Among the sexually active women, significant differences were observed regarding the desire for sexual intercourse between the subgroups (2 (14) = 26.79, p < 0.05). Women in the group 35-49 y were more likely to feel the desire to have intercourse every day or several times a week in comparison to women aged over 50 y. In addition, women in the subgroup over 60 y more often declared that in general they do not have such feelings (Table I). Moreover, it was observed that women over 70 y much more often declared to feel the desire for sexual intercourse several times a week (32.5%) compared to women aged 60-70 y (12.8%).
There were no significant differences among analysed groups in regards to the frequency of having intercourse, beside the respondents over 60 y more often than other groups declaring that sexual intercourse took place several times a year 2 (14) = 25.22, p < 0.05) (Table II). Regardless age, the respondents were more likely to have sexual intercourse several times in a month.
After stratification of the group over 60 y into subgroups, no relation between age and frequency of sexual intercourse was found besides women over 70 y more frequently declaring to have sexual intercourse several times a week compared to women aged 60-69 y (2 (5) = 5.68, p > 0.05) (Table III).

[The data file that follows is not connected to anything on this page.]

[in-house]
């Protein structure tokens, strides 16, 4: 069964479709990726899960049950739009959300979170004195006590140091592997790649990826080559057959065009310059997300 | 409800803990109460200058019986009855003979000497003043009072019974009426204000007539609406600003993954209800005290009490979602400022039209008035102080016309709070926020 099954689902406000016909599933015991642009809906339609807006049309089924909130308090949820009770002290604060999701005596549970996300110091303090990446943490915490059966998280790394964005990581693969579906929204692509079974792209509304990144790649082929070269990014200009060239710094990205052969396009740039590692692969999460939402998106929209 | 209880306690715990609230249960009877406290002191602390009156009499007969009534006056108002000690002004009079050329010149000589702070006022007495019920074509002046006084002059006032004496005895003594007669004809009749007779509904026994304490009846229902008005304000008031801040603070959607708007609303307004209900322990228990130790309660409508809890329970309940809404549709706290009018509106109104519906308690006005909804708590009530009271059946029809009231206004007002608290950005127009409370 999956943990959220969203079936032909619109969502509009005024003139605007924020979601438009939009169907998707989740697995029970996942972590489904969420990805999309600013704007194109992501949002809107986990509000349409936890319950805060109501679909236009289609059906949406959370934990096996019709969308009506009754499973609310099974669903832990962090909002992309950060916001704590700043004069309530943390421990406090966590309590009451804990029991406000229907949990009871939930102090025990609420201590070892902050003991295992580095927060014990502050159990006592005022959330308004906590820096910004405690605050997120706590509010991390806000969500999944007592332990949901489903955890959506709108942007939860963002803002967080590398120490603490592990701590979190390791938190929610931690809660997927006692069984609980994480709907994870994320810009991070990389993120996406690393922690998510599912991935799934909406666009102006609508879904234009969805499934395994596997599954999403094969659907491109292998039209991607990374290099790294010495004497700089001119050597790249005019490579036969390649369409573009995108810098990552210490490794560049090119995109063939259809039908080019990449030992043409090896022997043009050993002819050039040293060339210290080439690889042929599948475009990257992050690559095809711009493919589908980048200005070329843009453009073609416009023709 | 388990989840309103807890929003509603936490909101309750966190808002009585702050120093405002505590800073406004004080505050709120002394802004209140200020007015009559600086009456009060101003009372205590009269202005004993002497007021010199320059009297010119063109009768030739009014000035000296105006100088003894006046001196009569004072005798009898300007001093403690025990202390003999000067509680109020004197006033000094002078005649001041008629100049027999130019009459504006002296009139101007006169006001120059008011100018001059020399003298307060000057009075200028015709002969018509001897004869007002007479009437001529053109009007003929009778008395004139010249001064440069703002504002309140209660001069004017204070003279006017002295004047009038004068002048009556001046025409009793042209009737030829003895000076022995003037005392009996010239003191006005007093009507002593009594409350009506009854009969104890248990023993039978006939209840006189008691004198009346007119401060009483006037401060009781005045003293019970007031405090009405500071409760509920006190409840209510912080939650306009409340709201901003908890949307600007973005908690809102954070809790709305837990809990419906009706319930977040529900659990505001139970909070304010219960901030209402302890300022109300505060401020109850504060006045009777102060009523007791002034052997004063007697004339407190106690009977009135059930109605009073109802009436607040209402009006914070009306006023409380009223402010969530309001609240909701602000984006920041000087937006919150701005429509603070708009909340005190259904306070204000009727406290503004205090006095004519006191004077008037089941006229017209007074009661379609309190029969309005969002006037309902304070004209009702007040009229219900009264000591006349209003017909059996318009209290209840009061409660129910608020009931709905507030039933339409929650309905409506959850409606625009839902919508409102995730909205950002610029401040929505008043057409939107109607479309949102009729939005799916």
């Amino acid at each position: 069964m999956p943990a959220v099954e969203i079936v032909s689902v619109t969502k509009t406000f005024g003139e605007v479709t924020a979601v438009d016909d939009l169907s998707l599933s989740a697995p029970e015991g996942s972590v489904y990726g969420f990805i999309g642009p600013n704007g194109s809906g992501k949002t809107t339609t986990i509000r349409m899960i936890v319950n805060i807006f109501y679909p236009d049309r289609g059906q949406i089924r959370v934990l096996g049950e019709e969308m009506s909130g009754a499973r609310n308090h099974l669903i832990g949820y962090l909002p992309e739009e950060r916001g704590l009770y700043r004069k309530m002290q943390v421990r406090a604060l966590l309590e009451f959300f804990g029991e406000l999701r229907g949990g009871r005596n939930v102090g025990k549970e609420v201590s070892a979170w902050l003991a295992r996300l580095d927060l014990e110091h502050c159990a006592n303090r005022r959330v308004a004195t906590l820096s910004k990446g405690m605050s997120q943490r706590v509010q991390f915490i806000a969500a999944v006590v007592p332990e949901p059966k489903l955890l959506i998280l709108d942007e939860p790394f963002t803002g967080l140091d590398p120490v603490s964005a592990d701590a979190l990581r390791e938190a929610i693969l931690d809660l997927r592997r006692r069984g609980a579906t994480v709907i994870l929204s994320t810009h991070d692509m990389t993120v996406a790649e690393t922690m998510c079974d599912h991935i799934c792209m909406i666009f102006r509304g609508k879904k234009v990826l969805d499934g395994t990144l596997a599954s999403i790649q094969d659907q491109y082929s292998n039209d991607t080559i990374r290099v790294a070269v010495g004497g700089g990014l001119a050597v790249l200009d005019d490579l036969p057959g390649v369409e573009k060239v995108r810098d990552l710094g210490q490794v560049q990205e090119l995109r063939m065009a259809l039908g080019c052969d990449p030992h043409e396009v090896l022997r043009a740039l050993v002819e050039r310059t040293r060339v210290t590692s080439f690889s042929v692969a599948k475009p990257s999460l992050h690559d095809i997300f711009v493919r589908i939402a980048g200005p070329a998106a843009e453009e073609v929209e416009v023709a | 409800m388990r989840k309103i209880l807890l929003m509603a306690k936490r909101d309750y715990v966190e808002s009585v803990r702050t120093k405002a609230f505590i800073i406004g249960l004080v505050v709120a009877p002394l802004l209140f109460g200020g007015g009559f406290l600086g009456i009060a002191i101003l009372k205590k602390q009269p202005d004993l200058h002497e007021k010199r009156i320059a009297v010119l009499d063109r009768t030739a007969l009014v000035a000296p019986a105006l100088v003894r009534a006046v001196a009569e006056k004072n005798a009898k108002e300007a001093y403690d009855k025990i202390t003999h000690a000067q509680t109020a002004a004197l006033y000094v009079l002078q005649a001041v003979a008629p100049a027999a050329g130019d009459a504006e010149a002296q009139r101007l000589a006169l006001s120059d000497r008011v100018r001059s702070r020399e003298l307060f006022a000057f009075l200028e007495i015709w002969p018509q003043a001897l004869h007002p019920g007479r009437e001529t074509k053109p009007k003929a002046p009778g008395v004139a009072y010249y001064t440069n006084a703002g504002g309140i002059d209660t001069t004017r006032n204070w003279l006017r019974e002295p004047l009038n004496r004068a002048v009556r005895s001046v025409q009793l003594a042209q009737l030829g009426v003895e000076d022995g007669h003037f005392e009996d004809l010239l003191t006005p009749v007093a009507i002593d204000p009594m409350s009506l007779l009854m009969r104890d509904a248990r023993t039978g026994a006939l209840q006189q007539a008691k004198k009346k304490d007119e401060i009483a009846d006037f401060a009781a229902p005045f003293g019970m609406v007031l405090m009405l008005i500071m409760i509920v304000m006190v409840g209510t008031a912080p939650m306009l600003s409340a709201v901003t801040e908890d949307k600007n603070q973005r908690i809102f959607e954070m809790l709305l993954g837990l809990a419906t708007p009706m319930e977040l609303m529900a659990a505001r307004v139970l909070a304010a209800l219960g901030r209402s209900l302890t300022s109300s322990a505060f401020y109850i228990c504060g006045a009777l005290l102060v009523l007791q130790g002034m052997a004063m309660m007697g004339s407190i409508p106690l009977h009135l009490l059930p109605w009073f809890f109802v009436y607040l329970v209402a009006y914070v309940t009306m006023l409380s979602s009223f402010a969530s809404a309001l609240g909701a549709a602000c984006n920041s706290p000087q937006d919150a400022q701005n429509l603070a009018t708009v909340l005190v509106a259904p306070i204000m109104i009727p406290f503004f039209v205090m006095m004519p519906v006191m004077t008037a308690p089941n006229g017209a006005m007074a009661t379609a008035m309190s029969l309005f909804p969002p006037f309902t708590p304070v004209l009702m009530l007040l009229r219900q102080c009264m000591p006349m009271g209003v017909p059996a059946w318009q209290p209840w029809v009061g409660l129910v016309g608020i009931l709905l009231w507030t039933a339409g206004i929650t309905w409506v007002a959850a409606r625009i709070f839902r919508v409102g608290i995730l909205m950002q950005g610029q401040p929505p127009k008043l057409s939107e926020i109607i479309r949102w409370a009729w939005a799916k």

Regarding the assessment of intercourse frequency, women in the group of 50-59 y statistically less often than younger women declared that the frequency of intercourse that they had is too low. Women in groups 50-59 y and over 60 y more often than younger ones had problems with the assessment (Table IV).
No significant differences between all analysed groups were found in terms of the frequency of having orgasm as well as favourite positions during intercourse. The data regarding groups 50-59 y and over 60 y are presented in Figures 2 and 3.
There were also no statically relevant differences regarding how the women reach orgasm among all analysed groups. The data regarding groups 50-59 y and over 60 y are presented in Figure 4.
There were also no statistically relevant differences regarding masturbation and its frequency among all analysed groups. The data regarding groups 50-59 y and over 60 y are presented in Figures 5 and 6.
The results showed that with age, women have fewer sexual fantasies (2 (2) = 12.52, p < 0.01) (Table V).
However, after comparing age subgroups; 60-69 y and over 70 y, it could be observed that women over 70 y were significantly more likely to have sexual fantasies than women aged 60-70 y (2 (1) = 4.08, p < 0.05) (Table VI).
Moreover, all the age groups did not differ in terms of the content and with whom they realise the sexual fantasies. Less than half of the women over 50 y (42.7%) realised their fantasies, 78.9% among them with their husbands and partners and 26.32% with their lovers.